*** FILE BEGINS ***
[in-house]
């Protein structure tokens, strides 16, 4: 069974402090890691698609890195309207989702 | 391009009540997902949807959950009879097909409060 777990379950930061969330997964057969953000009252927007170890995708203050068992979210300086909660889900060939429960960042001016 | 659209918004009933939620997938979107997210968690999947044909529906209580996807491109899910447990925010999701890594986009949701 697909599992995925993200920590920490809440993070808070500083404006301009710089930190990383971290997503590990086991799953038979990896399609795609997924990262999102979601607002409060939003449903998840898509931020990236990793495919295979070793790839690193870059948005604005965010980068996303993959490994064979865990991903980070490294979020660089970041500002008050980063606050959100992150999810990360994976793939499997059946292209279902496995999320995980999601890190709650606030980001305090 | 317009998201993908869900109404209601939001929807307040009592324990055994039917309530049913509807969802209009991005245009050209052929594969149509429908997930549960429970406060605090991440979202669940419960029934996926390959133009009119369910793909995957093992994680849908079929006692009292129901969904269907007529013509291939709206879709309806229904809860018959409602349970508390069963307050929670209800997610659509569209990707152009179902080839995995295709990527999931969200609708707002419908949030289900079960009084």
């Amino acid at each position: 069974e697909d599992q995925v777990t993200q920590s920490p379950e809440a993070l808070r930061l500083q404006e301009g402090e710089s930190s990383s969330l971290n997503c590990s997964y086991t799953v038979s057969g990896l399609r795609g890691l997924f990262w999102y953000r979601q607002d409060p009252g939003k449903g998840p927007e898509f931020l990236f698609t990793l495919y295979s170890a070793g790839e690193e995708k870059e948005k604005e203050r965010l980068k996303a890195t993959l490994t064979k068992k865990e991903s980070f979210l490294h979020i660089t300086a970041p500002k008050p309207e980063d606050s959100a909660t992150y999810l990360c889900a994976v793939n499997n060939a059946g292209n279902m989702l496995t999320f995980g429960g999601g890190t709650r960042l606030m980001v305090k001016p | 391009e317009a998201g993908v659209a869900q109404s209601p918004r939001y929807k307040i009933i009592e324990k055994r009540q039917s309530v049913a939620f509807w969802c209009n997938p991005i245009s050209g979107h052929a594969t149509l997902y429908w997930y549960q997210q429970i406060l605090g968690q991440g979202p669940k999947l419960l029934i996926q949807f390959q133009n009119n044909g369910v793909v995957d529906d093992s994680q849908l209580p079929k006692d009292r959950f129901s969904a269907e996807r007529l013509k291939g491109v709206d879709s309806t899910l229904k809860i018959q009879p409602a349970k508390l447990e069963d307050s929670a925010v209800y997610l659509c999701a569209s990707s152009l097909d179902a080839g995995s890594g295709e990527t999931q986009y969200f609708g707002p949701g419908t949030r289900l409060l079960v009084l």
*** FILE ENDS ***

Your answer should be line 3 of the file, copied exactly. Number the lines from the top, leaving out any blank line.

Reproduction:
């Amino acid at each position: 069974e697909d599992q995925v777990t993200q920590s920490p379950e809440a993070l808070r930061l500083q404006e301009g402090e710089s930190s990383s969330l971290n997503c590990s997964y086991t799953v038979s057969g990896l399609r795609g890691l997924f990262w999102y953000r979601q607002d409060p009252g939003k449903g998840p927007e898509f931020l990236f698609t990793l495919y295979s170890a070793g790839e690193e995708k870059e948005k604005e203050r965010l980068k996303a890195t993959l490994t064979k068992k865990e991903s980070f979210l490294h979020i660089t300086a970041p500002k008050p309207e980063d606050s959100a909660t992150y999810l990360c889900a994976v793939n499997n060939a059946g292209n279902m989702l496995t999320f995980g429960g999601g890190t709650r960042l606030m980001v305090k001016p | 391009e317009a998201g993908v659209a869900q109404s209601p918004r939001y929807k307040i009933i009592e324990k055994r009540q039917s309530v049913a939620f509807w969802c209009n997938p991005i245009s050209g979107h052929a594969t149509l997902y429908w997930y549960q997210q429970i406060l605090g968690q991440g979202p669940k999947l419960l029934i996926q949807f390959q133009n009119n044909g369910v793909v995957d529906d093992s994680q849908l209580p079929k006692d009292r959950f129901s969904a269907e996807r007529l013509k291939g491109v709206d879709s309806t899910l229904k809860i018959q009879p409602a349970k508390l447990e069963d307050s929670a925010v209800y997610l659509c999701a569209s990707s152009l097909d179902a080839g995995s890594g295709e990527t999931q986009y969200f609708g707002p949701g419908t949030r289900l409060l079960v009084l």